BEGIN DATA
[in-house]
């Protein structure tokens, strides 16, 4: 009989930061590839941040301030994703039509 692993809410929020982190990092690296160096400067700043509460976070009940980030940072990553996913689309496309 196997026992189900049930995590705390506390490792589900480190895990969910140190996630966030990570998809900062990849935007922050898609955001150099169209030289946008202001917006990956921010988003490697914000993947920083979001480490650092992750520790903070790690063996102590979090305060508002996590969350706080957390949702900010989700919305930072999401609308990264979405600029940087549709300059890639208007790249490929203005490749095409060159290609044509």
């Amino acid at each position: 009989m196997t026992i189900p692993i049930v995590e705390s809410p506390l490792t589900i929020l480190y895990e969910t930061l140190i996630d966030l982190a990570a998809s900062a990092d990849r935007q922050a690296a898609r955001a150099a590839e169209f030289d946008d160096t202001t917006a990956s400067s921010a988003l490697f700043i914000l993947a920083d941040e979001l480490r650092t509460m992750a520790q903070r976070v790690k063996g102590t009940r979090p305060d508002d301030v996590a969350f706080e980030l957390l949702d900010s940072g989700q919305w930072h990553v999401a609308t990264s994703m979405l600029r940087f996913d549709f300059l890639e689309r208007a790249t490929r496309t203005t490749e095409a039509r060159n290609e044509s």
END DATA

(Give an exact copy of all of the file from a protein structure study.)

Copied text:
[in-house]
């Protein structure tokens, strides 16, 4: 009989930061590839941040301030994703039509 692993809410929020982190990092690296160096400067700043509460976070009940980030940072990553996913689309496309 196997026992189900049930995590705390506390490792589900480190895990969910140190996630966030990570998809900062990849935007922050898609955001150099169209030289946008202001917006990956921010988003490697914000993947920083979001480490650092992750520790903070790690063996102590979090305060508002996590969350706080957390949702900010989700919305930072999401609308990264979405600029940087549709300059890639208007790249490929203005490749095409060159290609044509």
């Amino acid at each position: 009989m196997t026992i189900p692993i049930v995590e705390s809410p506390l490792t589900i929020l480190y895990e969910t930061l140190i996630d966030l982190a990570a998809s900062a990092d990849r935007q922050a690296a898609r955001a150099a590839e169209f030289d946008d160096t202001t917006a990956s400067s921010a988003l490697f700043i914000l993947a920083d941040e979001l480490r650092t509460m992750a520790q903070r976070v790690k063996g102590t009940r979090p305060d508002d301030v996590a969350f706080e980030l957390l949702d900010s940072g989700q919305w930072h990553v999401a609308t990264s994703m979405l600029r940087f996913d549709f300059l890639e689309r208007a790249t490929r496309t203005t490749e095409a039509r060159n290609e044509s």